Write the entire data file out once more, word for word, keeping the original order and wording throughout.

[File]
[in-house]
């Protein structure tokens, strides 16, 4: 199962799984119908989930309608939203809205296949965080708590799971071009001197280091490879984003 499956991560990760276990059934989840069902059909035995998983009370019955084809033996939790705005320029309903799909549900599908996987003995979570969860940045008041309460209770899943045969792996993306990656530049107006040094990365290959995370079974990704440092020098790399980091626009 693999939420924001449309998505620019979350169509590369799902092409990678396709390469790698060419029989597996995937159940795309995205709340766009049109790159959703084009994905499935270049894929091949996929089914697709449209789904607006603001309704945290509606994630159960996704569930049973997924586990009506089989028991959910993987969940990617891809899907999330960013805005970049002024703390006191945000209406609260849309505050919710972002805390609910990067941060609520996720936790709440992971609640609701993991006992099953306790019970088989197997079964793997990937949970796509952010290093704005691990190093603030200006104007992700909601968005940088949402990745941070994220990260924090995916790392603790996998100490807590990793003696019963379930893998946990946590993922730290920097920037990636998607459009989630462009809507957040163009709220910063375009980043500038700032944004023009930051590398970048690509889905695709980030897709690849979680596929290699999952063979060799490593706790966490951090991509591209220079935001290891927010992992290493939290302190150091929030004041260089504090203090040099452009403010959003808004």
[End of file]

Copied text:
[in-house]
């Protein structure tokens, strides 16, 4: 199962799984119908989930309608939203809205296949965080708590799971071009001197280091490879984003 499956991560990760276990059934989840069902059909035995998983009370019955084809033996939790705005320029309903799909549900599908996987003995979570969860940045008041309460209770899943045969792996993306990656530049107006040094990365290959995370079974990704440092020098790399980091626009 693999939420924001449309998505620019979350169509590369799902092409990678396709390469790698060419029989597996995937159940795309995205709340766009049109790159959703084009994905499935270049894929091949996929089914697709449209789904607006603001309704945290509606994630159960996704569930049973997924586990009506089989028991959910993987969940990617891809899907999330960013805005970049002024703390006191945000209406609260849309505050919710972002805390609910990067941060609520996720936790709440992971609640609701993991006992099953306790019970088989197997079964793997990937949970796509952010290093704005691990190093603030200006104007992700909601968005940088949402990745941070994220990260924090995916790392603790996998100490807590990793003696019963379930893998946990946590993922730290920097920037990636998607459009989630462009809507957040163009709220910063375009980043500038700032944004023009930051590398970048690509889905695709980030897709690849979680596929290699999952063979060799490593706790966490951090991509591209220079935001290891927010992992290493939290302190150091929030004041260089504090203090040099452009403010959003808004």